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3 Ways to Impact Your Intimate Life

I was having lunch with one of the students from my old positivity club the other day when he surprised me by telling me that what means the most to him now is learning how to feel. I asked him what he meant, and he said, “I used to think my feelings. I thought I was ‘sad’ or ‘angry’, but it never quite registered in my body. Now, I know I am feeling when it happens in my gut or my chest. When I feel most alive is when I can’t not feel what is happening.”

The truth is that we all need to feel more and turning up the dial to register our feelings as the visceral responses they are also turns up our ability to impact our intimate relationships. I have long been warning about the myriad ways in which our lives become dominated by our digital devices consuming not only our attention, but also our capacity and interest in the complex rich world of connecting to others.

Magical things occur as we learn to express these feelings and listen to the deep experience of those we love. Our nervous system learns to mirror those around us, informing and enlarging our identity in ways that only relationships can.

So, this year take one of these intimacy resolutions and make it your own.

Remember that a little goes a long way when it comes to the kinds of personal changes that really impact life. Committing to a small change consistently – even just a 5% change – is way more effective than deciding to do a total makeover.

1. Be Kinder

Extensive research has demonstrated that the single most important attribute in any successful relationship is kindness.

And the first relationship to begin with is with yourself. Arguably the foundation for all other relationships, how we think about and talk to ourselves is the well we draw upon in our communications with others. It took me a long time, and some meaningful relationship endings, before I truly understood how valuable my own attention and kindness was. I had always only known my capacity for kindness as I gave it to others.

I still remember the day that I found this quote from the Buddha: “You, yourself, as much as anyone in the entire universe, deserve your love and affection.” It was like a revelation, and yet one that took quite a bit of practice and attention to make real.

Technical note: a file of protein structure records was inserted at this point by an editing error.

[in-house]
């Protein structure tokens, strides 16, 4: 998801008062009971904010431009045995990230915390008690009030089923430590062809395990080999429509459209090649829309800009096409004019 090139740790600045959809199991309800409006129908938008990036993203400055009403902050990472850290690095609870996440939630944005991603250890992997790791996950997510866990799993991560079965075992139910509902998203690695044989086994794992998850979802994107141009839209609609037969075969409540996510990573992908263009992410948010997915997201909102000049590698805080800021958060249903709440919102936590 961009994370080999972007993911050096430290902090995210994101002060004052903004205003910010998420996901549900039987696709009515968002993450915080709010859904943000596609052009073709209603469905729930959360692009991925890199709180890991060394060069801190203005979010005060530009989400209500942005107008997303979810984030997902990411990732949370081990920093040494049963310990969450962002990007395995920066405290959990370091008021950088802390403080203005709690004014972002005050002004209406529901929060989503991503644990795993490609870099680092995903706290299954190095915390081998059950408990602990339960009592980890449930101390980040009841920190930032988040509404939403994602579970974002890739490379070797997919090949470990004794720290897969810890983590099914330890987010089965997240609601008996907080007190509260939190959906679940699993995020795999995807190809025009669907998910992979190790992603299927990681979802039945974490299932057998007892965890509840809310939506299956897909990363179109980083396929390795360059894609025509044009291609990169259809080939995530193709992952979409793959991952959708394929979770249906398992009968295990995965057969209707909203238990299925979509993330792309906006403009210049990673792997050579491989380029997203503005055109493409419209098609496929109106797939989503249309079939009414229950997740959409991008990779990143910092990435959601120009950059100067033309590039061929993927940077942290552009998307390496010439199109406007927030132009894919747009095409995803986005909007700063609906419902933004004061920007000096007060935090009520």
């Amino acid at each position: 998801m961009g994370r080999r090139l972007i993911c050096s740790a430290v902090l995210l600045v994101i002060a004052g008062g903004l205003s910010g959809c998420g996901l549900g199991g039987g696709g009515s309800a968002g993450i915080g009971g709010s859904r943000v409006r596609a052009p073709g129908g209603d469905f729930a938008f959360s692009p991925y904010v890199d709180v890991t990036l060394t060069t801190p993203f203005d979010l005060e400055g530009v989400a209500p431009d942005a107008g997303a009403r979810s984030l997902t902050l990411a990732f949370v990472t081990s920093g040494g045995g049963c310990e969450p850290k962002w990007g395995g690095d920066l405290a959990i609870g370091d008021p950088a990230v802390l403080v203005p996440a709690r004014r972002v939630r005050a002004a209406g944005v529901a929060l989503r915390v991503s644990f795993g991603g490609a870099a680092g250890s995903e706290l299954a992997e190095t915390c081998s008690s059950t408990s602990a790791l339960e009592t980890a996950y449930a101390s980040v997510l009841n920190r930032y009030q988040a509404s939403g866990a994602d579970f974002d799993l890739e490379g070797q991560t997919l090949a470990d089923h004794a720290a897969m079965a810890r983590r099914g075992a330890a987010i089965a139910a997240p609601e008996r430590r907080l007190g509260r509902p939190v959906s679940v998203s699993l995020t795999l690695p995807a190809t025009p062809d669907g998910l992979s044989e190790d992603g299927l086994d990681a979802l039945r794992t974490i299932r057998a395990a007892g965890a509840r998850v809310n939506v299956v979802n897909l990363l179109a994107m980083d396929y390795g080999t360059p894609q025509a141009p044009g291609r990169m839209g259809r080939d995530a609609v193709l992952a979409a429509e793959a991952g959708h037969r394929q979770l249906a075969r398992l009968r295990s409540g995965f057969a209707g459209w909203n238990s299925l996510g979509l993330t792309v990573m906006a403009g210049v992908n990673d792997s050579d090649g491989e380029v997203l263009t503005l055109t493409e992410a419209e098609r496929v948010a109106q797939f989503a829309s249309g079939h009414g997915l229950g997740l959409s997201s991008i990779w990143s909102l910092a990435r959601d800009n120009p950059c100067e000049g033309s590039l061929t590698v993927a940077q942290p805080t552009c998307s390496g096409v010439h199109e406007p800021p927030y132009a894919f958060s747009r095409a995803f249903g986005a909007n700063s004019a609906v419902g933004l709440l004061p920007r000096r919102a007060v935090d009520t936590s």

2. Be Emotionally Courageous

Lasting relationships are constructed of action verbs. It’s about what we do with our emotions, not what they do to us. Getting over our confusion between the biological intensity of falling in love and the hard work of loving someone over time is how we show up for our promises.

Most of us are risk averse when it comes to matters of the heart. This is why so many things that need to be shared are never uttered. It also explains why so many relationships expire long before the work is done. Staying connected is only possible through the work of taking emotional risks, of having your heart out there on your sleeve. Other people, even our most intimate people don’t know what is in our heart unless we show it. Hooking up is oddly less risky than asking someone out. Defying the possibility that you might be rejected or that someone might not understand what you are trying to say and extending yourself anyway is how we know who we are as our most basic human selves.

Resolve to try this bold and daring act once a week. Take a risk with your heart and see what happens. I guarantee it will surprise you.

3. Pay Attention to Your Attention

Realizing that our attention is an even more limited resource than our money and treating it with the same respect that we do our bank account will clarify where you are wasting the precious time of your life. How much attention we give to digital media is more than just a distraction; it is killing our capacity to fully attend to our intimate relationships and isn’t helping our mood much either.

Choose a specific time every day or even once a week when you put away your devices and choose a task that requires all of your attention. It could be cleaning out a closet or organizing a meal with friends or spending some solitary time on a walk.

Just do it wholly, without interruption or distractions. Notice what happens with your thoughts when your attention is undivided. Even more gratifying, notice how other people respond when you give them the gift of your full attention.